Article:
Orangutan: How our cousins use gestures to communicate

Signal like you mean it. New study shows orangutan gestures carry specific intentional meanings. Great ape gestures have intentional meaning and are made with the expectation of specific behavioral responses, according to Erica Cartmill and Richard Byrne from the University of St. Andrews in the UK. The study of meaning in animal communication takes a significant step forward with the authors’ new systematic approach to assessing intentional meaning in the gestural communication of non-humans, applied here to a group of orangutan gestures. Their work is published in Springer’s journal Animal Cognition.The first section of this paper sets out their proposed method (goal-outcome matching) which takes into account the apparent aim of the gesturing individual as well as the reaction of the recipient that apparently satisfies the signaller. Where the two match consistently, across examples of a particular gesture, an intentional meaning is identified for that gesture.The authors then applied this approach to a sample of orangutan gestures to identify gestures that are used predictably to induce specific reactions and to begin a lexicon of orangutan gestures and their intentional

meanings.The researchers observed 28 orangutans in three European zoos – Twycross Zoo in the UK, Apenheul Primate Park in the Netherlands and Durrell Wildlife Conservation Trust in Jersey – for nine

months. They identified 64 gesture types, 40 used frequently enough to be analyzed for meaning. These 40 gestures were used predictably to achieve one of six social goals: to initiate an interaction

(contact, grooming or play), request objects, share objects, instigate joint movement (co-locomotion), cause a partner to move back, or stop an action.The researchers then tested their analysis by examining what the gesturing ape did when the response to its gesture did not match the gesture’s meaning, as deduced by the goal-outcome matching method. They found that the apes were more persistent with their gestures when their partner did not respond in the intended way.The authors conclude: “Orangutan gestures are made with the expectation of specific behavioral responses and thus have intentional meaning as well as functional consequences. The level of specificity we were able to identify in the intentional meanings of orangutan gestures resulted from our novel use of goal-outcome matching as a means of incorporating signaler intentions into the analysis of signal meaning. When paired with a high frequency of intentional use, goal-outcome matching is a strong tool for identifying intentional meaning.”  –  St Andrews is Scotland’s first university and the third oldest in the English-speaking world, founded in 1413. Over six centuries it has established a reputation as one of Europe’s leading and most distinctive centres for teaching and research. History of the University; Founded in 1413, St Andrews is the oldest university in Scotland. By the middle of the sixteenth century the University had three colleges – St Salvator’s (1450), St Leonard’s (1511), and St Mary’s (1538): the buildings of St Mary’s College and St Salvator’s Chapel both date from this period. The 16th to 18th centuries saw a period of mixed fortunes for the University. During this time St Salvator’s and St Leonard’s Colleges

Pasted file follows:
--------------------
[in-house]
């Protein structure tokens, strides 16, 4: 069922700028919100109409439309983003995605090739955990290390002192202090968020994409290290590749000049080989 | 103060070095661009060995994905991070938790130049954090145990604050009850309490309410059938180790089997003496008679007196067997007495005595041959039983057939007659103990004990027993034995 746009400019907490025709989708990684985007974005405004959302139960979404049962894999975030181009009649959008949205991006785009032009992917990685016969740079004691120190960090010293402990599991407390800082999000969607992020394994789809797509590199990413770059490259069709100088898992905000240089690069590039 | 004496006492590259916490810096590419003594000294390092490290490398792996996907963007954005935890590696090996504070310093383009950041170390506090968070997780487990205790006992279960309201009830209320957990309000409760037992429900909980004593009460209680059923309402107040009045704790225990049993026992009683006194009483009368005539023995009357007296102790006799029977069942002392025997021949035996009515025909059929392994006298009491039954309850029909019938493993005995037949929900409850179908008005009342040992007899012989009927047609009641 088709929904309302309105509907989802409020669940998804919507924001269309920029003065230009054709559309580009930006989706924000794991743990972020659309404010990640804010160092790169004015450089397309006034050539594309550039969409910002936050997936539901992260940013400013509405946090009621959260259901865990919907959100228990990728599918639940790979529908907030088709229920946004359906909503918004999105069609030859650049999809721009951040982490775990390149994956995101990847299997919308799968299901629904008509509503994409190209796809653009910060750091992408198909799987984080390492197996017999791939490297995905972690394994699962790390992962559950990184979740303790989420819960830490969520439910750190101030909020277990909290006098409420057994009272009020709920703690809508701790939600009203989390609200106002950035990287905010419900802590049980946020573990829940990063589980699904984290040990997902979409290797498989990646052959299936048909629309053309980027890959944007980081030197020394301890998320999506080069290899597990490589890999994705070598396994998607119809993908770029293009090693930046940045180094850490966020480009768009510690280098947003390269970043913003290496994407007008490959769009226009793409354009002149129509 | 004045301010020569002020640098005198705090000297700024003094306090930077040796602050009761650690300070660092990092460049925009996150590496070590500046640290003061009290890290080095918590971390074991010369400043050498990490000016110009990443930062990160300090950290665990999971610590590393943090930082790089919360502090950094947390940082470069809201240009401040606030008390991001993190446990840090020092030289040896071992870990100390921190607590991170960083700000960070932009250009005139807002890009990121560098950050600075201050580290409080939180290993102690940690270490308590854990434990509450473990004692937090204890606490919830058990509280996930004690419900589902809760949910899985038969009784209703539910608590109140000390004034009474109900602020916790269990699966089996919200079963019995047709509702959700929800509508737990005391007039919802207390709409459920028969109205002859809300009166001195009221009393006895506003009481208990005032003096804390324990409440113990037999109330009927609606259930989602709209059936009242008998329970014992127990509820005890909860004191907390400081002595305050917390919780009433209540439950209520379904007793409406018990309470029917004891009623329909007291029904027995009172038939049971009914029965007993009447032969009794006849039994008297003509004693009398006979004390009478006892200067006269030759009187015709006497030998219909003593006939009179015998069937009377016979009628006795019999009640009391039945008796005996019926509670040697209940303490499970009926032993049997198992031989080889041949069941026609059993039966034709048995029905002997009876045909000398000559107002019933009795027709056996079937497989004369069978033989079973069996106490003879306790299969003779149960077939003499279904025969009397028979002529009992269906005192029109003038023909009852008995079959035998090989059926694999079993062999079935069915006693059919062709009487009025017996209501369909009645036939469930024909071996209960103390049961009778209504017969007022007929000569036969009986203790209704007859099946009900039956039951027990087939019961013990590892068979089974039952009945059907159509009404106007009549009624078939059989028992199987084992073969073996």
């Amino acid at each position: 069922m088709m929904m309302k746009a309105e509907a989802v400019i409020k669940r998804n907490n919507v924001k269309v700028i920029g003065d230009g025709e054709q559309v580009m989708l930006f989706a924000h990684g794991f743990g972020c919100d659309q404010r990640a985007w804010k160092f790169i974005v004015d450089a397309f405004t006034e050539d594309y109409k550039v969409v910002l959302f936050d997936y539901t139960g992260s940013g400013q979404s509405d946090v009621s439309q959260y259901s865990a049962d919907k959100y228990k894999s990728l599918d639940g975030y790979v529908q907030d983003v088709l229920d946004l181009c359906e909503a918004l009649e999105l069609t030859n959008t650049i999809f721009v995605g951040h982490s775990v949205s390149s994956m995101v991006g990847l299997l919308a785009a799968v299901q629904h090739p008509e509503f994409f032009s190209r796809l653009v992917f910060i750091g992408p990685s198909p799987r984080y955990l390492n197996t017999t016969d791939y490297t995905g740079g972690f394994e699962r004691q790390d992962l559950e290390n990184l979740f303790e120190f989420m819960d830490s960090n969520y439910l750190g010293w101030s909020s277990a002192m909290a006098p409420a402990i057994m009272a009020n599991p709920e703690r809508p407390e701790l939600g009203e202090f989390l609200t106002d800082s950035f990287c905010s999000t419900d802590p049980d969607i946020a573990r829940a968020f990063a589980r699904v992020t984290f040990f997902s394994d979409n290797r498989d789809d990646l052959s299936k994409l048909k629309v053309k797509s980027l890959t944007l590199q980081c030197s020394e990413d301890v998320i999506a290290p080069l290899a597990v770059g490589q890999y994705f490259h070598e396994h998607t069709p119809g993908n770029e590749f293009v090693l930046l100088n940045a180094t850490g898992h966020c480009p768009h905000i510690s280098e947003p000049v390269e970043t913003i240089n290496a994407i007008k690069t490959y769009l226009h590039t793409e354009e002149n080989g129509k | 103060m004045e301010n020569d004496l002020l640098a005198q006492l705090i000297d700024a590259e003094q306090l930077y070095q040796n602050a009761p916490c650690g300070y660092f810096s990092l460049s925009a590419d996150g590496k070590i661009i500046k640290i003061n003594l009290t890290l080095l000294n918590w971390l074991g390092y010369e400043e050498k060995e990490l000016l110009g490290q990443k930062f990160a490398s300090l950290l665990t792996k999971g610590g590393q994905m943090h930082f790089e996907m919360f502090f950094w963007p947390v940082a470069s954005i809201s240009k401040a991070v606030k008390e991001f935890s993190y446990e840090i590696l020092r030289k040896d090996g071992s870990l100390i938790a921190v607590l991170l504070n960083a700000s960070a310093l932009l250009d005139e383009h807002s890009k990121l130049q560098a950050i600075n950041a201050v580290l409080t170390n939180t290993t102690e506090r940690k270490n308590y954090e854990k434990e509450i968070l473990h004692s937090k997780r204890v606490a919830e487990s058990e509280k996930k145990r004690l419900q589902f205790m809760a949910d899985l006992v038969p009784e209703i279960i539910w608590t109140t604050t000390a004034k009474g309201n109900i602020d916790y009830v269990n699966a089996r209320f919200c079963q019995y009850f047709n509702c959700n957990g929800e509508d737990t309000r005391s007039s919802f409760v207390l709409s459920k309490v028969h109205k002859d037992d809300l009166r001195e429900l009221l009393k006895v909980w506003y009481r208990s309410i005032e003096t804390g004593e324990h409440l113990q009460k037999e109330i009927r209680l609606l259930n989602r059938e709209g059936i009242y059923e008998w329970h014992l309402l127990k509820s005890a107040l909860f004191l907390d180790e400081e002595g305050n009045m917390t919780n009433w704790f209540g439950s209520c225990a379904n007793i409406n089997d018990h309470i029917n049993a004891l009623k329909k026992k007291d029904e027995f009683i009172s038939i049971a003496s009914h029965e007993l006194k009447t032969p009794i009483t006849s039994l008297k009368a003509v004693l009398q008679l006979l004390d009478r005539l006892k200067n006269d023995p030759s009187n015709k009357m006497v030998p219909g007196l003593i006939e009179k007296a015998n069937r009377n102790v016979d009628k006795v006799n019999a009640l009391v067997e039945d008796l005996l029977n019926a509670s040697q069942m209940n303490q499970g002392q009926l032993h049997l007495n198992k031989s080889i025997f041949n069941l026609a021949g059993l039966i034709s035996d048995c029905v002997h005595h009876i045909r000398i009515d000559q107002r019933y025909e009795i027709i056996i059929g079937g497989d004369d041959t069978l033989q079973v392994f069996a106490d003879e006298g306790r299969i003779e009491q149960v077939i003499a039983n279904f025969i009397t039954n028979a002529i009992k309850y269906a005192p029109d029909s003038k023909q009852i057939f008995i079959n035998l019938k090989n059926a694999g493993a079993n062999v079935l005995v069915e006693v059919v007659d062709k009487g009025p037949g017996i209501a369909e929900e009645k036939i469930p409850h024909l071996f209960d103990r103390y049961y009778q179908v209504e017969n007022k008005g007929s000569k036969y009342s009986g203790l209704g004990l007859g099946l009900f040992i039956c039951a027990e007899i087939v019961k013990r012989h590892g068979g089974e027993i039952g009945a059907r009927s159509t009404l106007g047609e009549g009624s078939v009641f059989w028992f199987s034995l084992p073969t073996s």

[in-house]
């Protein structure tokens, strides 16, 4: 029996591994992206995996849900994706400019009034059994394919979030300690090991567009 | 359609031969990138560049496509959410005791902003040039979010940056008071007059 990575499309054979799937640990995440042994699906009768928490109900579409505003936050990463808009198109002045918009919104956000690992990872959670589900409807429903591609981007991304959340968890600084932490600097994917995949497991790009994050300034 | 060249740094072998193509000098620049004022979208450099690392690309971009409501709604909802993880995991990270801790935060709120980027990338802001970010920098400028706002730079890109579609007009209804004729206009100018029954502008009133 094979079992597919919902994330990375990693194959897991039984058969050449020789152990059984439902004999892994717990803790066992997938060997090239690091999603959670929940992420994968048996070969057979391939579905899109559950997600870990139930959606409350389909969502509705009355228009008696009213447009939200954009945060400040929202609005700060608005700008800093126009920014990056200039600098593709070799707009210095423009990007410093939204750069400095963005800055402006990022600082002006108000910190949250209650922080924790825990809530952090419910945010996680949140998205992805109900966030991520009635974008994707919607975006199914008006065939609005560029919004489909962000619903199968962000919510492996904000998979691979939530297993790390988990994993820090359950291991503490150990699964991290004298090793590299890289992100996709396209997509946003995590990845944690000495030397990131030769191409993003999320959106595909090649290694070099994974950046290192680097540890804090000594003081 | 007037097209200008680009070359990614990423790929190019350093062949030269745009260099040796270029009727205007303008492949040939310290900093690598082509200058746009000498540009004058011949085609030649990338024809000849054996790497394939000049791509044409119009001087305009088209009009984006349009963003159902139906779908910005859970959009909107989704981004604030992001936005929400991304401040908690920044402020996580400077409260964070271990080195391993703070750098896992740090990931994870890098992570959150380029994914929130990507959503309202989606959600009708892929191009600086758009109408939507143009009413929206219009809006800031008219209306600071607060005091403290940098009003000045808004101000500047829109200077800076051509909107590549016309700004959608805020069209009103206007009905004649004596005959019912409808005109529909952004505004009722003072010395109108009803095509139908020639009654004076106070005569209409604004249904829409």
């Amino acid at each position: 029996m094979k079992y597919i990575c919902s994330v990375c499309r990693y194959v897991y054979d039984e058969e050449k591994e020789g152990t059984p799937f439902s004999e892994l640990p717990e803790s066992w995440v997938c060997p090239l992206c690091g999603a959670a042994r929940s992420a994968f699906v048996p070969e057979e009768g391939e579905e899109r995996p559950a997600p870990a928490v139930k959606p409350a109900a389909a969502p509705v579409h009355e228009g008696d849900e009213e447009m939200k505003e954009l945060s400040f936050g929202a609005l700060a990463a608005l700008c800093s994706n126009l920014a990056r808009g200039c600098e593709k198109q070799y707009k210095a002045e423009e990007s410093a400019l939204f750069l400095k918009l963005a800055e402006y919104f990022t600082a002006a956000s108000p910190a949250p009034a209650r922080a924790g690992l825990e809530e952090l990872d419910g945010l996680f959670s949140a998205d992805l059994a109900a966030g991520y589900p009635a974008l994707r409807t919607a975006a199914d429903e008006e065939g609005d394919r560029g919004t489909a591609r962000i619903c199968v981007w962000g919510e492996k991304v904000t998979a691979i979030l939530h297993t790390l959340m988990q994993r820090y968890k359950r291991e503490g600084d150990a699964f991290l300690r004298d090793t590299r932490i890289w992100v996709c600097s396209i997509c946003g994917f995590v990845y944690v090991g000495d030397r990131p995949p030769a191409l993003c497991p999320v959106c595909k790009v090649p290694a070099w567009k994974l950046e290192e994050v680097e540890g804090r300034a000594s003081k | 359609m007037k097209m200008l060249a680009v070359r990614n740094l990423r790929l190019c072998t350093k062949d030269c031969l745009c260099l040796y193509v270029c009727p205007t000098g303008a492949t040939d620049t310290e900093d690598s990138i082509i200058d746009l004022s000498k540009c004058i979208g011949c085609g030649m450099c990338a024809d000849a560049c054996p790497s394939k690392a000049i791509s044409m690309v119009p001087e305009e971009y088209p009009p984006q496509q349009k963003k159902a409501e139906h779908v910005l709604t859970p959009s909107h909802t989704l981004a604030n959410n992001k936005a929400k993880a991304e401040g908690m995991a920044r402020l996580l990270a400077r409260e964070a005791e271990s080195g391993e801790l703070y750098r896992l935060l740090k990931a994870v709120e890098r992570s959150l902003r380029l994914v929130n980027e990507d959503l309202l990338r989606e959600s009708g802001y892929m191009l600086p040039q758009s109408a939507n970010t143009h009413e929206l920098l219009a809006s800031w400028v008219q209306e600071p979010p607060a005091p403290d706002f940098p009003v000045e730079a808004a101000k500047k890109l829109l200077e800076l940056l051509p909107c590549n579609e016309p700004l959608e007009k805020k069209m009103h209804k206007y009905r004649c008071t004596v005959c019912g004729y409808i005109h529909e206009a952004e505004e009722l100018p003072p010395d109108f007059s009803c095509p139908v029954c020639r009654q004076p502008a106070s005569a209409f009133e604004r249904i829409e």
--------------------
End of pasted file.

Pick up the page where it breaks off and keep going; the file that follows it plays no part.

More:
joined to form the United College which still survives in a greatly enlarged form. In the 19th century the University made considerable progress in developing teaching and research in the Arts, Divinity and the Biological and Physical Sciences. In 1897 the University was joined by a new academic centre in Dundee and with it gained notable achievements in Medical and Applied Science. This association ended in 1967 with the foundation of a separate University of Dundee. The University history, its personalities and its teaching practices can be traced through the records within the institutional archive held in the Library’s Special Collections Department and through the art works, furniture, laboratory equipment and specimens accumulated in its Museum collections. Sources: springer.com & st-andrews.ac.uk   ~  The orangutans are the only exclusively Asian living genus of great ape. They are among the most intelligent primates and use a variety of sophisticated tools, also making sleeping nests each night from branches and foliage. They are generally not aggressive and live a mostly solitary life foraging for food. They are the largest living arboreal animals with longer arms than other great apes. Their hair is typically reddish-brown, instead of the brown or black hair typical of other great apes. Native to Indonesia and Malaysia, orangutans are currently found only in rainforests on the islands of Borneo and Sumatra, though fossils have been found in Java, the Thai-Malay Peninsula, Vietnam and China. There are only two surviving species, both of which are endangered: the Bornean Orangutan (Pongo pygmaeus) and the critically endangered Sumatran Orangutan (Pongo abelii). The subfamily Ponginae also includes the extinct genera Gigantopithecus and Sivapithecus. The word “orangutan” comes from the Malay words “orang” (man) and “(h)utan” (forest); hence, “man of the forest”. ~  GoodNews International

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